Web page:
Utopia or Bust

Paradise-road-sign2

In a perfect world, there would be no war, no hunger, no hate, and I would have eight hours a day to write without losing my house and becoming a regular at the local soup kitchen. While dystopias are all the rage right now on e-readers and the big screen alike, the flip side is far from forgotten.

The concept of a utopian society has been around for millennia, long before Sir Thomas More coined the term in his book Utopia back in 1516.

Generations of grandparents have insisted life was far better during the days of their youth, even considering the miles they had to walk to school, in a blizzard. From the Garden of Eden to the Greek’s “Golden Age,” people have been longing for a utopia that supposedly existed back in humanity’s good old days. In both examples, humans lived in harmony with each other and with nature, living off the bounty of the earth without the need for so much as a horse-drawn plow. No work and all play, yet human nature being what it is, our ancestors turned greedy and screwed up the sweetest deal ever.

Throughout history, people the world over have been trying to recreate their version of paradise. Most religions urge their followers to an otherworldly one, whether it be literal as in Christianity’s heaven, or a state of being like Buddhism’s nirvana. Then we have Plato, who in his “Republic” advocated an earthly utopian society based on a strict system of socioeconomic classes with a highly educated ruling class and outside mercenaries for defense. Not particularly PC nowadays, but a great basis for a fantasy novel. Perhaps George R.R. Martin’s slave cities in “Song of Ice and Fire” are Plato fans.

We also had the so-called Hippie Communes, which rose in popularity during the 1960’s and ‘70s seeking to recreate the self-sufficient agrarian-based villages of the past. Though, the Shakers were really the first to take the back to the basics route beginning in the Revolutionary War era with a much more puritanical philosophy and far greater success. While only one tiny community of Shakers exists today, the religious movement included over 5,000 members in its mid-1800s heyday. One thing both of these communities had in common was work, a lot of it. Unlike Adam and Eve, Shakers succeeded in part due to their strong work ethic, plus their views on social, sexual and racial equality. The same couldn’t be said for their beliefs on celibacy. Not most people’s idea of paradise.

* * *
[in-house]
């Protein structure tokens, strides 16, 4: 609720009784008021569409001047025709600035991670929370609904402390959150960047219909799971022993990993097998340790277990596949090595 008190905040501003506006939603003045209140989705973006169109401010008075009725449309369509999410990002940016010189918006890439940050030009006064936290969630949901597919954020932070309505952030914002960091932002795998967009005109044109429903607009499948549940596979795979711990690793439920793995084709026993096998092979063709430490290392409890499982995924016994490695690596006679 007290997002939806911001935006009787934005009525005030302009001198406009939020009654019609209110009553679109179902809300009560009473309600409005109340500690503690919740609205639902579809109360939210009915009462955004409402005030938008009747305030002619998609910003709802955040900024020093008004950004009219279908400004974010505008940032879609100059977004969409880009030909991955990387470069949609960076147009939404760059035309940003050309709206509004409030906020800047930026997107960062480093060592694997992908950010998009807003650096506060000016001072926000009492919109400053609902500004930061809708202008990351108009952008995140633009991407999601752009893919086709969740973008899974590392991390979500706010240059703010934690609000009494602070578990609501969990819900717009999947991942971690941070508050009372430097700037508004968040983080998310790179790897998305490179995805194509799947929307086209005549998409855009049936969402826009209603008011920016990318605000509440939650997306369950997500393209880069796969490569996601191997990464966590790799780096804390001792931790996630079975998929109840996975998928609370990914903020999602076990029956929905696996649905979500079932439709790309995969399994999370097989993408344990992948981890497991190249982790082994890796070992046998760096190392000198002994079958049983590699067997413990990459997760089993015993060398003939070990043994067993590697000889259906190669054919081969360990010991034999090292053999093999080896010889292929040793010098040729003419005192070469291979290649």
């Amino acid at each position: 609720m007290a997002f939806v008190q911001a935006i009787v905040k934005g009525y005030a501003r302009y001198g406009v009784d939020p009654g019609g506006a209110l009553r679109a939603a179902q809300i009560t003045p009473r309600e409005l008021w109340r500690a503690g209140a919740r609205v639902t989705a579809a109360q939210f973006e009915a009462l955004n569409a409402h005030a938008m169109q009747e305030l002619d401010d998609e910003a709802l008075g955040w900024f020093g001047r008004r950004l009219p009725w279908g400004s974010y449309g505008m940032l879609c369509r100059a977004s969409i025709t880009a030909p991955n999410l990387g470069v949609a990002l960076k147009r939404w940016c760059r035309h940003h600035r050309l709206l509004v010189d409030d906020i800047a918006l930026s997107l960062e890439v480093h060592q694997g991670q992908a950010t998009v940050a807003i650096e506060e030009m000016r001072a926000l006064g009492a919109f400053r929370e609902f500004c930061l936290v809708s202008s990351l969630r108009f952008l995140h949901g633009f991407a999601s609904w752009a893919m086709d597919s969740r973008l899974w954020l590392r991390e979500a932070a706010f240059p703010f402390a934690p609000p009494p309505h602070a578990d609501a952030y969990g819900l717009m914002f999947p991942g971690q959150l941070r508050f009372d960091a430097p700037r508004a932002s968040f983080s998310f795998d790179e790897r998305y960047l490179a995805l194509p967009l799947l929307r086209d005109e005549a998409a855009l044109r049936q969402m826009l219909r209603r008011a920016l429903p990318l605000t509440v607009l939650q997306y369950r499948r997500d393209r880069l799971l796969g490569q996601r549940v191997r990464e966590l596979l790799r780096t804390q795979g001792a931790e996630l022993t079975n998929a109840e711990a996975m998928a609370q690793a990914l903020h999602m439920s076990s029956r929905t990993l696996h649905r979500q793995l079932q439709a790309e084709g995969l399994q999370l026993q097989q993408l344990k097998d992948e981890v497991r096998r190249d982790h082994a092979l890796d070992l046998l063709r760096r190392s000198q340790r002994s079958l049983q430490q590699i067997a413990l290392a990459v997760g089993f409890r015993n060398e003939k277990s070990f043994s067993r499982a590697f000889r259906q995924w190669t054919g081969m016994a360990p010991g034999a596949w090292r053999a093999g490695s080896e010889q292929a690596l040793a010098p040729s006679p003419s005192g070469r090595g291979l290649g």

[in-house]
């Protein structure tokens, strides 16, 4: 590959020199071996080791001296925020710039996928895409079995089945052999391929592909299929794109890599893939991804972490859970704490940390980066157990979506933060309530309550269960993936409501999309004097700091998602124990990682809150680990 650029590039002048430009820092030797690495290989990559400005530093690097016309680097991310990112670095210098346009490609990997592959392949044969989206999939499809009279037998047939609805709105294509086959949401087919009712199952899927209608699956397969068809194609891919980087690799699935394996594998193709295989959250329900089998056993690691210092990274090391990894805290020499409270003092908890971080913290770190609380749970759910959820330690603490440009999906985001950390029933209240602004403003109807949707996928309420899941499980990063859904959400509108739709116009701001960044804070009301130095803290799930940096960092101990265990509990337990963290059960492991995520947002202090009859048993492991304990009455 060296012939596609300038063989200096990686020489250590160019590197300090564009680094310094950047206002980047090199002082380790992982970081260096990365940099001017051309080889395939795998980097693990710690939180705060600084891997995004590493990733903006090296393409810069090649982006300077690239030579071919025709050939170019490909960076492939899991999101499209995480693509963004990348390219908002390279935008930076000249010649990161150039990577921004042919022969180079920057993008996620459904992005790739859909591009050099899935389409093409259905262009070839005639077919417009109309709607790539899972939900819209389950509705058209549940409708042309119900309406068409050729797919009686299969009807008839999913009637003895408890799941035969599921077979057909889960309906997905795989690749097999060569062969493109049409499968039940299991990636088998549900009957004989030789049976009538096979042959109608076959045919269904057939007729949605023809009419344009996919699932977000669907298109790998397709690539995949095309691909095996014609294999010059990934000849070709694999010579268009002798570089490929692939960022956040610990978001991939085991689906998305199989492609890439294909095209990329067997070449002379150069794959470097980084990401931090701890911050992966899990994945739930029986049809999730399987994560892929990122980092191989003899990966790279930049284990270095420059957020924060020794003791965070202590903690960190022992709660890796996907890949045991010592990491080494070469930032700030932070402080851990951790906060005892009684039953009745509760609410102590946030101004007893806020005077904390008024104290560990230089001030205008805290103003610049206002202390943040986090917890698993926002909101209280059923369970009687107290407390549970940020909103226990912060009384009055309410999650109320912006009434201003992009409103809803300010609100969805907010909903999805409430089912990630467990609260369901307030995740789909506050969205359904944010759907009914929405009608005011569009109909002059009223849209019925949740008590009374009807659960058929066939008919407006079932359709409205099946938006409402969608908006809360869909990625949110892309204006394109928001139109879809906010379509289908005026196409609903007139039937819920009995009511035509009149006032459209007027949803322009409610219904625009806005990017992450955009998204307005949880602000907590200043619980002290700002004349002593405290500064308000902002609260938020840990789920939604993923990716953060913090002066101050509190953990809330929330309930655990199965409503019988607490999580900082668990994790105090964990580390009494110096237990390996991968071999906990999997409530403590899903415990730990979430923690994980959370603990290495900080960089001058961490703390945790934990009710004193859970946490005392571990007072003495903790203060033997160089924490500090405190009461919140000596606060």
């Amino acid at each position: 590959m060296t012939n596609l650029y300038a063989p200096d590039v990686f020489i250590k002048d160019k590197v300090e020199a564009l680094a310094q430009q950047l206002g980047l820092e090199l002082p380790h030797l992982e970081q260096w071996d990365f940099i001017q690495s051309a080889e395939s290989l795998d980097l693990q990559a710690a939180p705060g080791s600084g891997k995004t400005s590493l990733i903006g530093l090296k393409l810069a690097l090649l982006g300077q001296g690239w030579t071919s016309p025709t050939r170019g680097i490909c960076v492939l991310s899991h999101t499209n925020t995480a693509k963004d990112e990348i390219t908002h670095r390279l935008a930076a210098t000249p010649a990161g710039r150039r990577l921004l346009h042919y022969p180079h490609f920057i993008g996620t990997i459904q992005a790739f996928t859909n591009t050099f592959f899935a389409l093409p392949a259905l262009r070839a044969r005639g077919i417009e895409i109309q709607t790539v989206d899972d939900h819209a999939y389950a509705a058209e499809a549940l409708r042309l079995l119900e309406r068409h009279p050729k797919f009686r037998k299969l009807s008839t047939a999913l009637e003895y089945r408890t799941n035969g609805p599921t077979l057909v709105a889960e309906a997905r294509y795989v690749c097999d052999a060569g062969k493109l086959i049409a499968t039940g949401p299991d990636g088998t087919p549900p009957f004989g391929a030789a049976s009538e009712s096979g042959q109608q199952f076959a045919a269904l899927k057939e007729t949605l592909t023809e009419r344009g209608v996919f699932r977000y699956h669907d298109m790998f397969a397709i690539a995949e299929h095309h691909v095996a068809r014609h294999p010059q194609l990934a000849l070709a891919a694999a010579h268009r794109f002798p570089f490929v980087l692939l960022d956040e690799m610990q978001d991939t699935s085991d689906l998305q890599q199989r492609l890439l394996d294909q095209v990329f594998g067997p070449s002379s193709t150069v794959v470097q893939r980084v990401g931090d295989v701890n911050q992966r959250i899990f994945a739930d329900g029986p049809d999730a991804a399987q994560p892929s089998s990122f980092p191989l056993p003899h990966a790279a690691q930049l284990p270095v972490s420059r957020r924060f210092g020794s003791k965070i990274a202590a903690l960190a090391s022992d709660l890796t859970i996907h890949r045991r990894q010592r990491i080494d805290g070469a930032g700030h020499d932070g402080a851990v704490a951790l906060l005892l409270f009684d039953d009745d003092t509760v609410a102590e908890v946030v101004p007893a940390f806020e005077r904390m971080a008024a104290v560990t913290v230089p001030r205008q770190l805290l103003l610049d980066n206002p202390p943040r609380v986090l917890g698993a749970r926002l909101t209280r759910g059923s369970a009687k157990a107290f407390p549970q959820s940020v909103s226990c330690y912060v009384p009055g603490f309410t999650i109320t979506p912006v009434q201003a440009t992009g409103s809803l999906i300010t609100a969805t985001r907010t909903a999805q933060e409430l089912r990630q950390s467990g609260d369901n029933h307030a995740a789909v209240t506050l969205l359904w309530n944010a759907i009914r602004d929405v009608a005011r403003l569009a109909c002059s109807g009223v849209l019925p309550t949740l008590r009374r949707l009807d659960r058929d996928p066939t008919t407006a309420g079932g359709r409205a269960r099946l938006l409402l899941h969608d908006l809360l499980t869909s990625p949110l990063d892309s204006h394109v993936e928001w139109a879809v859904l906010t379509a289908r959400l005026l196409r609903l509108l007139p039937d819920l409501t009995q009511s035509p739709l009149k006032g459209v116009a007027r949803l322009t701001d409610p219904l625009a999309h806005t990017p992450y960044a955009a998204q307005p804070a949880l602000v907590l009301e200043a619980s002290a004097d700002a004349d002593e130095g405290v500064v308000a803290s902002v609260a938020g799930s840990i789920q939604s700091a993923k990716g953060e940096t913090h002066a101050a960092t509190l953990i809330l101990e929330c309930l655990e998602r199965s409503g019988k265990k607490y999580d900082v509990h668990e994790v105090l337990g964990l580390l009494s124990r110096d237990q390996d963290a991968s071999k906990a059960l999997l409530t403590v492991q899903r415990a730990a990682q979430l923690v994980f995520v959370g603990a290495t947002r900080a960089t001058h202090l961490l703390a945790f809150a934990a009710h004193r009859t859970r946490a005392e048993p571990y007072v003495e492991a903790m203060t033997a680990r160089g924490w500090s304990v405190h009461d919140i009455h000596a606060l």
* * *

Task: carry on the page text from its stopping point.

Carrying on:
Today, people’s vision of what a future utopia should look like varies widely.

Literature and movies are full of fictional utopias, including the Hollywood blockbuster Avatar. On the far away moon of Pandora, a humanoid race exists in Eden-like bliss until greedy human soldiers come to pillage the world’s natural resources. Similar depictions can be found throughout the sci-fi genre. Sometimes the race is highly evolved, sometimes…not so much. Either way, us earthlings are usually depicted as the bad guys. So how can us villains be expected to do more than screw up perfection?

Last year the Huffington Post published an article on nine real-world utopian communities, or more accurately stated, nine communities that are striving for the utopian ideal. Seven are in the U.S. and two them are in rural Virginia, one less than an hour from my home. So close to paradise and I didn’t even realize it!